Design & UX
Article

Surviving Logo Design in the Real World: Symbols and Wordmarks

By Felix Mak

Continuing on from the last installment in this series of articles, “Surviving logo design in the real world,” Felix writes about the components of a logo – symbols and wordmarks.

As designers, we should all know the difference between a wordmark logo and a symbol based logo. When designing logos, designers will likely aspire to design symbol based logos – due to that low grade design noise out there… wordmarks seem like the easier thing to do. There are a lot more mediocre wordmarks out there than symbols. The reason is probably that designers feel it is more creative. However, if we are looking at effectiveness, then both are valid and creative.

We shall look at two examples to see how a company and recognition can affect the evolution of how a logo is used.

A symbol based logo

Apple is an organisation that everyone has heard of. One would have to have been living in a cave to not recognise the apple logo with a little bite out of it – or the little white stickers that the marketing department at Apple hopes will be stuck on the back of car windows.

However, this recognition was built over time – over decades. The usage of the Apple logo in its initial form was accompanied by a “low power” wordmark ‘Apple’ and was dropped for the symbol as recognition of the company increased to to such a point that even a 2 year old could recognise it.

If you are hoping to create such an iconic symbol for an organistation that may or may not get to such dizzying heights of recognition, you might partner your iconic symbol with a wordmark. That way, you leave the option to drop the wordmark if and when the organisation reaches that point. If the organisation never reaches that level of recognition, it has the wordmark to partner it — which in the end gives more options for application.

A wordmark based logo

The Dell logo is a wordmark based logo that incorporates the name itself. The current logo includes a circular device which is basically window dressing and more to do with application than the logo itself. However, the power of this logo cannot be denied. As a logo, people all over the world can read the name of the company. There is no mystery. If someone does not know the company, it is easy for someone to find out who or what it is. While using tall bold letters, the letter ‘E’ is tilted and joins the ‘D’ and the first ‘L’.

While the logo does look like it is based on Arial Black (or something similar), the tilted ‘E’ gives it enough uniqueness to make it a strong wordmark that cannot be mistaken. The designer possibly knew that using bold capital letters would make the viewer feel that the company was big, solid and even corporate — important aspects to build trust with potential customers in its market, which includes large-scale enterprise operations.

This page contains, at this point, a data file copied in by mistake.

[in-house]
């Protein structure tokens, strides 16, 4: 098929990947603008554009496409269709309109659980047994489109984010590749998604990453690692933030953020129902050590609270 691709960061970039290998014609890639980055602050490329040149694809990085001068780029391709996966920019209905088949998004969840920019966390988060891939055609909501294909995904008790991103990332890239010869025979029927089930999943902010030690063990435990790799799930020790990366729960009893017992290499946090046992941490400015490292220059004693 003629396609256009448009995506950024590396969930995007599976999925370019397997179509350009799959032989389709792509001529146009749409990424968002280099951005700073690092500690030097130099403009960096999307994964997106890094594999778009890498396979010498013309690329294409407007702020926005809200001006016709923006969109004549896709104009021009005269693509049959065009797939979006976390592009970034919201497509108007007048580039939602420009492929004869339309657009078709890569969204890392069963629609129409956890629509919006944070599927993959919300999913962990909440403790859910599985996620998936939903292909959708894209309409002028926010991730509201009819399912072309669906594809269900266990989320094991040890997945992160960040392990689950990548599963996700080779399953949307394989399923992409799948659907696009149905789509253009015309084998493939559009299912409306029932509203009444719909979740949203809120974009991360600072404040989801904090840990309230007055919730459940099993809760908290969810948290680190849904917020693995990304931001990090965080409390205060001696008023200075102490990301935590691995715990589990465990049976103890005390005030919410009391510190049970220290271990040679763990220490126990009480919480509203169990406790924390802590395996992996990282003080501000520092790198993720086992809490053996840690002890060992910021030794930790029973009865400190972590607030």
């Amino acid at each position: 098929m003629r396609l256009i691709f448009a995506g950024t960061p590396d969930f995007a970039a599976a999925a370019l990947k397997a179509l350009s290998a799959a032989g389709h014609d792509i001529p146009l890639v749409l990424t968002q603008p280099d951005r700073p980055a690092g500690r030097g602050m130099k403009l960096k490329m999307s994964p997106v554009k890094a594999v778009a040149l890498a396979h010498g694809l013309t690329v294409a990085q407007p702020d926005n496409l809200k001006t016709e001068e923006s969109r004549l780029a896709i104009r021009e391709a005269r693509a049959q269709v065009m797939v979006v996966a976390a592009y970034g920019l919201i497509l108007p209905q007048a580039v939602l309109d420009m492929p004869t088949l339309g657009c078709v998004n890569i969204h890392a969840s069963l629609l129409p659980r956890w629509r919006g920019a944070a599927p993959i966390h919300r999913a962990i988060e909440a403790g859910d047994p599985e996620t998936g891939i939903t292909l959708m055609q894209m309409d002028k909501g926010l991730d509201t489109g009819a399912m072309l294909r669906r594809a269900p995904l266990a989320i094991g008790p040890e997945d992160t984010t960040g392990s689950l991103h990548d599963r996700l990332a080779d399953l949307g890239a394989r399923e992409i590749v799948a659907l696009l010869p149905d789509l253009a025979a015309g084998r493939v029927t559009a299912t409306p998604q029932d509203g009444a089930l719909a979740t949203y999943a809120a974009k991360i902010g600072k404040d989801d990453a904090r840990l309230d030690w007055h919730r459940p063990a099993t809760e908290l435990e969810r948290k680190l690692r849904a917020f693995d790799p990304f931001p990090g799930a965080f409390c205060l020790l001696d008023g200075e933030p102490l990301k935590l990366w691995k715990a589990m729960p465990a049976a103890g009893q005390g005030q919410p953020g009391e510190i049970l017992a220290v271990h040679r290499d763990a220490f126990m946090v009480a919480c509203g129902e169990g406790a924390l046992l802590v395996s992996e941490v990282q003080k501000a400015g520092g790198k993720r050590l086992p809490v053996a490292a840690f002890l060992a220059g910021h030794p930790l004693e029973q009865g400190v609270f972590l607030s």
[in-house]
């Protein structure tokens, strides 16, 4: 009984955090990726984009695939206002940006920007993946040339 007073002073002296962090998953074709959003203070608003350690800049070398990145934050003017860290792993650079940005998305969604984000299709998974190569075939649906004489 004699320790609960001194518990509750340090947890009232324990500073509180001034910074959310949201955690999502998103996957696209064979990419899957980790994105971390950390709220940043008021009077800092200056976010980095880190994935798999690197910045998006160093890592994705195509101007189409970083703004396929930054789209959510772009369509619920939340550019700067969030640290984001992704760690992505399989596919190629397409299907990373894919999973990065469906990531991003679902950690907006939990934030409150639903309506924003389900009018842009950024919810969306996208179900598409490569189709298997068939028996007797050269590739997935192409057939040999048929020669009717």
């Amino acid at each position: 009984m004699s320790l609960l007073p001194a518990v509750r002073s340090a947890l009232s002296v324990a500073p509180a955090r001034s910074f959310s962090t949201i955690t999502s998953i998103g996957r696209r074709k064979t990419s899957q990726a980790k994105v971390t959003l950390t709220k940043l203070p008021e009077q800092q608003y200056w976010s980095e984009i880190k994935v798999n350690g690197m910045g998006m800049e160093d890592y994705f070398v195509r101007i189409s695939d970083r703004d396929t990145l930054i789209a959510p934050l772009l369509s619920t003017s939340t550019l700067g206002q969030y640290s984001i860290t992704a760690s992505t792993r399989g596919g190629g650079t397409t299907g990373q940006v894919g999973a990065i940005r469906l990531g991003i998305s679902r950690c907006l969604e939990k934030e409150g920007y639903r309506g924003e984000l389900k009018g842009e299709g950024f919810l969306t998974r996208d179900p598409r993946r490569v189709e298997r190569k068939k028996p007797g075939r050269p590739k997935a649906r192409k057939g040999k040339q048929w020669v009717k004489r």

Don’t discount the wordmark

A great wordmark will incorporate strong design reasons as well as incorporating the company name — or at least elements of it.

Paul Rand produced some of the most effective wordmarks in the history of graphic design.

The above companies are powerful for many reasons – many of the reasons come from how the organisation was run and how successful they are or were, no matter who originally designed them. Our job is to lend strength to the organisation through meaning, inference and recognition of the single element that represents it as a whole, by designing its logo.

However, the question remains — wordmark or symbol? This can be a hard decision for designers. Sometimes you need to give your thumbnailing a chance and just doodle without too much agenda — don’t discount doodling time!

How do you feel about wordmark and symbol based logos? The answer will likely mirror your design style.

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  • http://www.fijdesign.com/websites.php Fij Design

    Yes great post, sometimes logo can look much better once quality of product and brand is established.

  • Abe

    It is a nice article.
    I think a combination of both  wordmark and symbol can be more effectful.

  • Anonymous

    This is a nice article.
    i cant believe this!! me and my sister just got two i-pads for $42.77 each and a $50 amazon card for $9. the stores want to keep this a secret and they dont tell you. Go here, www.tinyurl.com/3qa436v